1942 Goshen Tornado proves severe weather can happen at any time
It's referred to as a killer, a million-dollar twister, and Goshen's first tornado.
Because of bigger outbreaks and the passage of time, however, memories of the 1942 Goshen Tornado are being lost in the breeze.
“It’s been mostly forgotten,” Ron Hoke, a curator of the Goshen Historical Museum explained. “The survivors of that tornado are few and far between.”
The tornado on March 16, 1942 first touched down on Hoke’s family farm almost 80 years ago.
“It took out a grove of trees that my aunt Tilly was fond of,” Hoke said. “It was called Tilly’s woods. I remember as a boy, going up there in the grove, and the trees were all laid down, I had no idea it was because of a tornado.”
The powerful twister wiped out at least 10 blocks of residential area in Goshen. The south and southeast parts of town were the hardest hit, including the Penn electric plant.
All told, the tornado damaged or destroyed 87 homes and injured 53 people. Near the end of the ten-mile path, the Goshen tornado narrowed and intensified, reaching wind speeds of more than 200 miles per hour and killing two people.
Despite all the damage, Hoke said Goshen was fortunate on that fateful March evening.
“In 1942 they would have had no weather warnings that a storm was coming,” Hoke explained, “so these people who were in bed at 9:30 or 10 at night had no chance, and we’re lucky that only two people were killed.”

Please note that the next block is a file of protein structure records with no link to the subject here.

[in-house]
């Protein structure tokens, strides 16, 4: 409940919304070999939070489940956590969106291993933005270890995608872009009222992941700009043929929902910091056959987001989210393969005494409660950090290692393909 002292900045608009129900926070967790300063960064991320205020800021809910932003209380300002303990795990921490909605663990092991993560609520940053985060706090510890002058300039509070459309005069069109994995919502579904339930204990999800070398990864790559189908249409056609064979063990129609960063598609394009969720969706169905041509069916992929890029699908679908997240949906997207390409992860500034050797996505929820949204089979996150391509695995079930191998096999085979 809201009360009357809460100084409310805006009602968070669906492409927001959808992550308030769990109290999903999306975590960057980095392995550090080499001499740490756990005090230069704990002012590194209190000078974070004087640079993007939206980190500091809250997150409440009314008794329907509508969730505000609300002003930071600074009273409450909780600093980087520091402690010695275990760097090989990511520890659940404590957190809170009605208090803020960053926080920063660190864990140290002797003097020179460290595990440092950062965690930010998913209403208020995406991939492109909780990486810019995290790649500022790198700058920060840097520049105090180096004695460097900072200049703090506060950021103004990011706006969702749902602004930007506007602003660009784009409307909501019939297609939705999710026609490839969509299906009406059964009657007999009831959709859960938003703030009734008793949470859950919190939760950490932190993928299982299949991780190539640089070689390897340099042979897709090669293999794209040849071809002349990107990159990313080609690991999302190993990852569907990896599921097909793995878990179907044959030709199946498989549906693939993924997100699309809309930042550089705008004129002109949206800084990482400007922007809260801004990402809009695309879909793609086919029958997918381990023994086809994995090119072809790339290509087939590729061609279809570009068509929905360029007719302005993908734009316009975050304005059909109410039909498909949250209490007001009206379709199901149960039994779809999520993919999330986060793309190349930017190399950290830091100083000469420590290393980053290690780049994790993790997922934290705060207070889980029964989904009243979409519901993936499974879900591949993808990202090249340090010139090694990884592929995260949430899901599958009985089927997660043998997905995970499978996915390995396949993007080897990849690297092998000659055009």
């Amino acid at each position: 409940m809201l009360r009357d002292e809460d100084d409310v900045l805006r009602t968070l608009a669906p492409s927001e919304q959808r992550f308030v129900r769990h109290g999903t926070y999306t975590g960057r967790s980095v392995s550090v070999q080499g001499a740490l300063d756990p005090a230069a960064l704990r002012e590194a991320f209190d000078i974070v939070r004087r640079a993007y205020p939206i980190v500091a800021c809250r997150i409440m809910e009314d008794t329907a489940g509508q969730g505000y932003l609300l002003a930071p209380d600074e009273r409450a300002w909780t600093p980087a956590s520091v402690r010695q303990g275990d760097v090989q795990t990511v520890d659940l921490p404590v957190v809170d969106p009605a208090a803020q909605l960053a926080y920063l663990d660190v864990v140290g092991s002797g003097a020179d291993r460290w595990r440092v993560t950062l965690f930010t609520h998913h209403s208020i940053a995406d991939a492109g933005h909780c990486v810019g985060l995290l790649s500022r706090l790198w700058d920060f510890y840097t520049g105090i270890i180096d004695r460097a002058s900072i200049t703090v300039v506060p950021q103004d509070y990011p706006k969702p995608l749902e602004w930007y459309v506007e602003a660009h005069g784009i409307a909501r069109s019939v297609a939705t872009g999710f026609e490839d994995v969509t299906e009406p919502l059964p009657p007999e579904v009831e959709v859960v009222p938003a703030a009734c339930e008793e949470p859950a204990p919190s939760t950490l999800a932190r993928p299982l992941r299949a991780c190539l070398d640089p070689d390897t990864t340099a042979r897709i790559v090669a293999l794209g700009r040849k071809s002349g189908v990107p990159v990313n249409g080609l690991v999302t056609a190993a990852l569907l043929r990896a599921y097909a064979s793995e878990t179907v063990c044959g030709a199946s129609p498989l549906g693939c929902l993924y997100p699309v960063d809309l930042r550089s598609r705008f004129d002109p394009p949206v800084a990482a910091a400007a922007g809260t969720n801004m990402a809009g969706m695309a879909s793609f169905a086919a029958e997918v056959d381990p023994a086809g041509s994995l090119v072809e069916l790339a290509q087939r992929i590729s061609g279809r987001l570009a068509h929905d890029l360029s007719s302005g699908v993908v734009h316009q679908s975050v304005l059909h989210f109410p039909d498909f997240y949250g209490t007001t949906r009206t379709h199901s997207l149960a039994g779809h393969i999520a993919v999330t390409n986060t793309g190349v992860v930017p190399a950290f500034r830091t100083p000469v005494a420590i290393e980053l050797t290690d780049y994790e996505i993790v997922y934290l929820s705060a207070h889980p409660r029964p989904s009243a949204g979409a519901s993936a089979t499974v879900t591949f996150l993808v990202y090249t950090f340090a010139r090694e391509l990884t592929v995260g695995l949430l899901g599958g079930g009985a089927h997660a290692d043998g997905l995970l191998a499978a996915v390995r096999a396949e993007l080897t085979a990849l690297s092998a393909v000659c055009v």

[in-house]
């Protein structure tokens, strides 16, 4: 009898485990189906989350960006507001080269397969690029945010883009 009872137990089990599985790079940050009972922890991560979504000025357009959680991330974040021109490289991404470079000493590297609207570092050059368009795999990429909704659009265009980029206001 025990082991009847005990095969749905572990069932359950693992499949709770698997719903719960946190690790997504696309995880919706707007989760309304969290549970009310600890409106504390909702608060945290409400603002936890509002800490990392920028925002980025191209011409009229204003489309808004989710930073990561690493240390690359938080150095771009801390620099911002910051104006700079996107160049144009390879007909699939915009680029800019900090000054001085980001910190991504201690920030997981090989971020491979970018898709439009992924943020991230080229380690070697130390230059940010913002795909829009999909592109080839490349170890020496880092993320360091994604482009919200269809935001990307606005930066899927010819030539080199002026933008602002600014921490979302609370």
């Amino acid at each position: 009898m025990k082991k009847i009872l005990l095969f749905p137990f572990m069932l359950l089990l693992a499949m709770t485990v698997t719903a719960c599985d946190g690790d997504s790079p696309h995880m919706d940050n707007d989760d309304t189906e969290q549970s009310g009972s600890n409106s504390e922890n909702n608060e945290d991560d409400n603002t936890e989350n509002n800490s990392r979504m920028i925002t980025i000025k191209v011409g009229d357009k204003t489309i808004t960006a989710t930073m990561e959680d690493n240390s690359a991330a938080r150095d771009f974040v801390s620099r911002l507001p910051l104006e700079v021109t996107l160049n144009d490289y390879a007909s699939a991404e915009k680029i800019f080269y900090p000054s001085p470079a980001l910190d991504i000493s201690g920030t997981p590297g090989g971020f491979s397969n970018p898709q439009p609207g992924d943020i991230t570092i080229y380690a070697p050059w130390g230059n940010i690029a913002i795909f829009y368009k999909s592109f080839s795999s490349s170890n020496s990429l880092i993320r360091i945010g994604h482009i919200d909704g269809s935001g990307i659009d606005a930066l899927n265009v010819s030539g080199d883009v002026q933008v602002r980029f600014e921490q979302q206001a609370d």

The twister also lifted at a crucial moment, sparing the Western Rubber Factory, which had large night crews on duty.
79 years ago, Mother Nature proved the fury of spring storms is a tale as old as time.
“Tornadoes are kind of strange beasts, and an EF4/EF5 level, they’re nasty storms, no matter when they occur,” Hoke said.
Back in 1942, FEMA didn't exist yet, so members of the Civilian Public Service (CPS) were sent by the U.S. government to Goshen for three weeks to clean up after the storm.
This storm proves that severe weather can strike Michiana at any time.
Remember to have multiple ways to get warnings, have a severe weather plan, and map out your tornado safe spots at work and at home before the bad weather arrives.